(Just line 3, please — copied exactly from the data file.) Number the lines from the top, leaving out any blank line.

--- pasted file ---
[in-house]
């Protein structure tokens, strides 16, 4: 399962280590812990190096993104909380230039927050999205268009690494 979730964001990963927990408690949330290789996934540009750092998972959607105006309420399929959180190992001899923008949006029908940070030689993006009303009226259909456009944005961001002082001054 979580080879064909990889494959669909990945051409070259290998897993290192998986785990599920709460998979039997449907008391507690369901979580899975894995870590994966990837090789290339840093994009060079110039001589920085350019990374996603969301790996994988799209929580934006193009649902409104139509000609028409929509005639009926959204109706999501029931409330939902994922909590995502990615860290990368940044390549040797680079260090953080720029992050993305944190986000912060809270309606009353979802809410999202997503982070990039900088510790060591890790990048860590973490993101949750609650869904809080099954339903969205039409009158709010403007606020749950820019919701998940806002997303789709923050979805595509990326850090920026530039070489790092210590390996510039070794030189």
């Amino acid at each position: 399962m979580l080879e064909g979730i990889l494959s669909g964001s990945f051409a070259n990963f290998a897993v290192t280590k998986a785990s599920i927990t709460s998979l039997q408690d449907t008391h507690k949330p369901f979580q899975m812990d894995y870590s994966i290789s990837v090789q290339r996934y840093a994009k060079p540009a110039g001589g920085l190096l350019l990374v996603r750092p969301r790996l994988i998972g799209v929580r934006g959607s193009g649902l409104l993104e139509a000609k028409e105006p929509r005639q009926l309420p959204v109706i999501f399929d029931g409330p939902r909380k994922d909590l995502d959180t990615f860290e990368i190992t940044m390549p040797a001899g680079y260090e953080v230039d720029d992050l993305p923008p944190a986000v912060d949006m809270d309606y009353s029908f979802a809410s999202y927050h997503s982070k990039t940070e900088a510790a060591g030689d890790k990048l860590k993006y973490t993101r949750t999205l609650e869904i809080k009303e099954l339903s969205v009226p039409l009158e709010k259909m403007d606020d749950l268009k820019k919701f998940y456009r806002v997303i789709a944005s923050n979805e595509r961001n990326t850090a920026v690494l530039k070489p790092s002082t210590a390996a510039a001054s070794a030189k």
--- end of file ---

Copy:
């Amino acid at each position: 399962m979580l080879e064909g979730i990889l494959s669909g964001s990945f051409a070259n990963f290998a897993v290192t280590k998986a785990s599920i927990t709460s998979l039997q408690d449907t008391h507690k949330p369901f979580q899975m812990d894995y870590s994966i290789s990837v090789q290339r996934y840093a994009k060079p540009a110039g001589g920085l190096l350019l990374v996603r750092p969301r790996l994988i998972g799209v929580r934006g959607s193009g649902l409104l993104e139509a000609k028409e105006p929509r005639q009926l309420p959204v109706i999501f399929d029931g409330p939902r909380k994922d909590l995502d959180t990615f860290e990368i190992t940044m390549p040797a001899g680079y260090e953080v230039d720029d992050l993305p923008p944190a986000v912060d949006m809270d309606y009353s029908f979802a809410s999202y927050h997503s982070k990039t940070e900088a510790a060591g030689d890790k990048l860590k993006y973490t993101r949750t999205l609650e869904i809080k009303e099954l339903s969205v009226p039409l009158e709010k259909m403007d606020d749950l268009k820019k919701f998940y456009r806002v997303i789709a944005s923050n979805e595509r961001n990326t850090a920026v690494l530039k070489p790092s002082t210590a390996a510039a001054s070794a030189k």